31 December 2010

Best Books of 2010

I really should have read more than 100 books this year, but I've been a serious slacker the last few months and ended up with 97.  Some people speed up when they're stressed.  I slow down.  Anyway, there were some excellent books this year.  They're in two bunches- the first group is the very best and the second has very, very good ones.


A Tree Grows in Brooklyn
Understanding the Book of Mormon
Red Odyssey
Guests of the Sheik (reread)
Stones into Schools
Crossing to Safety
Cry, the Beloved Country


Half the Sky
Mormon Country
Left to Tell
Nothing to Envy
Olive Kitteridge
When Everything Changed 
Jehovah and the World of the Old Testament

30 December 2010

2010 Flops and Not

So, 2010 didn't exactly go the way I'd planned when the year started.  I'll blame Uzbekistan and one of our grants for that.  But thanks to Kyrgyzstan's much more reasonable visas regulations, I'm hoping that this year's 10 things list will be a little closer to reality:

Live in Kyrgyzstan most of the year
Move to another city in Central Asia at the end of the year
Learn to cook naan in a tandur
Learn Uzbek
Refresh Russian
CBT Kyrgyzstan
Watch the boys learn Uzbek and Russian
Don't run out of money (which implies getting another grant)
Bone games, of course
Read a lot


And a couple that are unreasonable to hope for, but I still do hope:

Visit Uzbekistan and Turkmenistan
Church recognized in Kyrgyzstan


Some things did go better this year than I'd hoped.  The massive books-into-ebooks project was a stunning success, and we have many, many fewer boxes of stuff to store. I read lots of great books too (although the end of the year went out with a whimper, but I have a good excuse). And I'm looking forward to a good 2011.  I'm glad to see 2010 go, but it still was a good year.

18 December 2010

Dulce de Leche and the Crock Pot

People were talking about sweetened condensed milk, so I needed dulce de leche.  Usually I just poke a hole in the lid of a can of sweetened condensed milk and boil it for a few hours, but I've started using the crock pot for things that boil over or away.  And I always worried about the can exploding even though I poked that hole in.  And I never knew if it was really done.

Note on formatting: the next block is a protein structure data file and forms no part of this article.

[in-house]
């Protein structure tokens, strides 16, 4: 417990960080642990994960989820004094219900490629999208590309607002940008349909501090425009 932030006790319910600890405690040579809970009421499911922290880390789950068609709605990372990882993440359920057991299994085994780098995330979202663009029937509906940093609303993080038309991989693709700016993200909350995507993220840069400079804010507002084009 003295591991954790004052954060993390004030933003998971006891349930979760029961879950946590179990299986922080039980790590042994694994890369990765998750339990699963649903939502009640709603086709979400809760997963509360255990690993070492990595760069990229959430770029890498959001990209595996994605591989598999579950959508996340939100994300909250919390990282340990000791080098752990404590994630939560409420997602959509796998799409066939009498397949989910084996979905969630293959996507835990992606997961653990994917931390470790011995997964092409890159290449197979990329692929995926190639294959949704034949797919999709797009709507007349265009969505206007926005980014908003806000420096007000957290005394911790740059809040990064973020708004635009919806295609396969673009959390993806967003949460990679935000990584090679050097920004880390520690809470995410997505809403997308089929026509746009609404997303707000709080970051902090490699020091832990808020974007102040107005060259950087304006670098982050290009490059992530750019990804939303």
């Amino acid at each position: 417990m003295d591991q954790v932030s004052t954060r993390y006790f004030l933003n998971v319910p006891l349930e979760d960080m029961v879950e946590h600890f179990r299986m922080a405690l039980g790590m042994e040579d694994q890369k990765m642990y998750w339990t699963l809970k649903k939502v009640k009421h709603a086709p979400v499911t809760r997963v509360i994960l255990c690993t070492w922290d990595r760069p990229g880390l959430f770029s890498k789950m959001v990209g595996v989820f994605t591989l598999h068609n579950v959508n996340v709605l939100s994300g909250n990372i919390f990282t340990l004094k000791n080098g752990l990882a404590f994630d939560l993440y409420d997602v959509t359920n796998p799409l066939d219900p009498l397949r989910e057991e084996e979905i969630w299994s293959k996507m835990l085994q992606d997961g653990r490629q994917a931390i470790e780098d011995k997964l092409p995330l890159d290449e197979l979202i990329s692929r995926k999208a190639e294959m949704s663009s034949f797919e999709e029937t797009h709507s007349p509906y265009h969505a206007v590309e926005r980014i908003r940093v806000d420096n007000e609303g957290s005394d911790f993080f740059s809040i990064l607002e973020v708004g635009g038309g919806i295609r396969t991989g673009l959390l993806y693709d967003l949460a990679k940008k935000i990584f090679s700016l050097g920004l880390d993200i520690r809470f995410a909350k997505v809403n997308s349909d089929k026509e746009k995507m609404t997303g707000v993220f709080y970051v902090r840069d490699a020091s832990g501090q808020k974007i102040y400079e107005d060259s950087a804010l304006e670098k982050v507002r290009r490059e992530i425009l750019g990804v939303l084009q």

Anyway, this time I dumped the milk into a pint jar (actually, I did two cans in two jars) and covered it with foil and stuck it in the crock pot.  Then I filled the pot with water till it came above the level of the milk in the jars, but below the level of the top of the jars.  It took 6 hours on high and the glass jars made it easy to see when it was ready. 

I've said before that I've never done much with my crock pot, but when I finally started using for things like this, my stove got a lot cleaner.  I don't think I've ever forgotten something and boiled away all the water and had it burn, but I always, always have things boil over when I'm cooking stock or beans or milk for yogurt.  The crock pot is perfect for things like that and I'm finally using the thing more than once a month.

16 December 2010

Guests of the Sheik

Guests of the Sheik: An Ethnography of an Iraqi VillageThis was a reread for a book group after reading it a few years ago.  I think I enjoyed it even more this time- definitely one of my favorite books.  Highly recommended.

The Importance of Being Earnest

The Importance of Being EarnestI've loved this play for a long time, but somehow missed this film version.  It was excellent and I wish I'd found it sooner. 

07 December 2010

Hurramabad

HurramabadI picked up this collection of short stories and novellas at the suggestion of Christian Bleur on Registan. I enjoyed it very much, with the exception of the longest novella that I ended up skipping because it just wasn't my thing.

All the stories are set in Tajikistan and are mostly about Russians living there during the early 1990s during the civil war. The book is very Russian, very realist, very vivid. It's obviously not cheerful (how could it be?), but Andrei Volos creates a Hurramabad that draws in the reader even as you know that things aren't going to turn out well.

I was particularly taken with "A Local Man" about a Russian who moved to Tajikistan because he was completely sucked in by the place.  But even though he marries a Tajik, learns the language, and loves the place, he knows he will never fit it.